Patients and Methods: Retrospective analysis in 189 consecutive cancer pts. referred to the intensive case units (ICU) in an ,emergen$y during ,a two-year period..Pararrieters evaluated were: patient &ara@&ti& type of emergency causing ICU refenat, and tCUtrsatmentm&ali@s.~sfa&ti~l analysii we used a regression analysis as wel! as the decision tree learning method act to Ripley. Dat were analyzed with respect to *$th during ICU stay.after transfer from ICU, and after discharge from hospIt& Underlying diseases were solid tumor (55.1%), lyrnphoma (17.1%), acute leukemia (15.0%), myeloma (4.30/o), or other matignancy (6.6%).
Reeu(ts: Chemotheraov in 46% 1HD+SCT in 14%) and sumerv in 27% of the pts. were the most recent &erventtons p&to referr& -Reasons for ICU referral Were pneumonia (29.6%). sepsis (27.09/o). fungal-t&c- tion (1 t .t %), another ihfection (9.5%), gasiroiat&tin& emerge&(t&9%), treatment-related organ tow (8.9%), or another, non-inter&us compli- cation (43.9%). Vasopressor supportwas required in 5(X3%, tie&a&al ventilation in 49:7%, and hemodiisis or hemofiltration in 26.5% of pk. Overall, 41.3% died during ICU treatment, 12.2% died after transfer from ICU to a non-ICU ward, and 35.5% were dischargfl atiie. Vasopressor support and mechanic& ventilation were independent riik factors for fatal outcome, whereas treatment+elated organ toxicity and su&cal pretreat- ment predicted favorabte outcome. No single risk facta was found to be unequivocally predictable foe death. All patients with fungal lnf&tions com- plicated by sepsis and vasopressor-support or the, heed for mechar&al ventilation and.vasopressor support died during IOU treatm@nt. ,Non+?eptic patients who did not require mechanical ventiiion, were youhger than 74 years of age and had a non-infectious underlying complication, had a survival rate of 100%.
Concluston: Cancer patients who have not recently given their explicit statement to refuse ICU treatment; should be conc;kiere&for referrel to the intensive care unit in an emergency. A pmspective~doc@n$ntation based upon the most Signficant prognostic parameters seems warranted.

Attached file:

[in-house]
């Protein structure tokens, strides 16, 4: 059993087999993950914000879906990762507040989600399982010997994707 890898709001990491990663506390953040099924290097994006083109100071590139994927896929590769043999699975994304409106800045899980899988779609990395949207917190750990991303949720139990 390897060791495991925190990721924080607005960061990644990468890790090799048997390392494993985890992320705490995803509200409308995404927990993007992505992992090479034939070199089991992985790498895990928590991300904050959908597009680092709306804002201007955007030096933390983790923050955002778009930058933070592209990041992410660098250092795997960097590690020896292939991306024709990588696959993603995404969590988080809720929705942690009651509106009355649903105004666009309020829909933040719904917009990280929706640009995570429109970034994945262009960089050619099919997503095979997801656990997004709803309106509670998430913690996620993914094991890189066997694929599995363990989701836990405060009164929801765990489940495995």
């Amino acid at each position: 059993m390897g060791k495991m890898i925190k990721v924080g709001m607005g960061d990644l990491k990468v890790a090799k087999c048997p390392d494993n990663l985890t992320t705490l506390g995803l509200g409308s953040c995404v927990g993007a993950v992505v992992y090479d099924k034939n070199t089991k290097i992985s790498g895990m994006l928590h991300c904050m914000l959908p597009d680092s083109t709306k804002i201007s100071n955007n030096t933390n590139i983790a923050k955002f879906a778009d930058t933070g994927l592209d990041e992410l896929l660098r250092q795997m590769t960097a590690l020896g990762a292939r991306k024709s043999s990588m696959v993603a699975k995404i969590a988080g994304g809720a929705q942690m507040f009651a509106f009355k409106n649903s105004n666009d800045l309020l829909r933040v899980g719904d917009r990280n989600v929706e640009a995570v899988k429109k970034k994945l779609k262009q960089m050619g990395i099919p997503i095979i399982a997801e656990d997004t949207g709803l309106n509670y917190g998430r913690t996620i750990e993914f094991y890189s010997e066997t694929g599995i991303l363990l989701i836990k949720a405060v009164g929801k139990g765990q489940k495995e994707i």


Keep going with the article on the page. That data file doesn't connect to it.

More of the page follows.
Attitudes towards nutritional aspects among cancer patiettts- a iWon wide s&vey
A. Bonde Jen@enl, B. Enig2, J. Kondrup3. rUniveMy%spfta~of Copenhagen, Department of Onwbg~ Copeiihagen, Denma& * Vejle H&pita/, bepartxkent of Onwlogy; &e, Denmark; 3 University Hospital of Copenhagen, Center for nutrition, Copenhagen, Denmark
Nutrition is seen as an important issue in reletioptqhavlng acancer disease by most patient. There are many myths about the relation between nutrition and disease course. Nutrition is seen as a way of influencing the disease course. At the same time, eating is a very important social concept.
Methods: On three davs. all oatients coming for treatment &-I either chemotherapy dr radioth&apy at thed&rbnt&d ortcofogll we ask to participate in this questforinaire study. fhe ctuestionftaits &rt&t@j of questions about attitudes, knowledge abr$ nutrition, and how an eventually weight loss influencsd their daily ring and quality of Iii,
Matertirl: Aiotal of 1036 patient agre& fo p+ticipa@,739.(71%) w&en and 289 (29%) men, from the six Danish cancer cent&.
Resutte: Of these 1036 patient 63% had changes their eating,habits. and 71% where having some form of nutritional supplejnents, Significantly more women then mefrwere takina diatary sutiements IosO.095~~ While 20% thought that nutdtion was ver$ import&t idr the cc&t& of a c&xXx dieease, only 8,5% did not think that nutr@on had any influeode at ait. siificantly more women and younger patients emphasised the importan&of nutrition. However regardii the patients actual know&&e about food, there was substantial misconception about which food was @zsor~able for Fcer patients, as a majority favored vegatables and food wfth lowoaforie content.
Patients in the age gmup between 40 and 60 years of, age, where significantly more information se+@ then the yunger and ok@ age groups. 59% of the patients, and significantly more women then men, where less the satisfied with tha information offered at the hospitals.
Conclusion: Nutritional aspects are seen as very important by. cancer patients, and the nutriili is seen as a wayto influence w disease course. However, despite the high information se@ng &h+$Mr. there is a,lack of knowledge. of what would -cMstttute reasonaye eatfng haJ$ts, So, the quaMy of the counselllng offered at the hospitals concerning nutritional aspects need improvements, as this would a way of improving every day life of the cancer patients.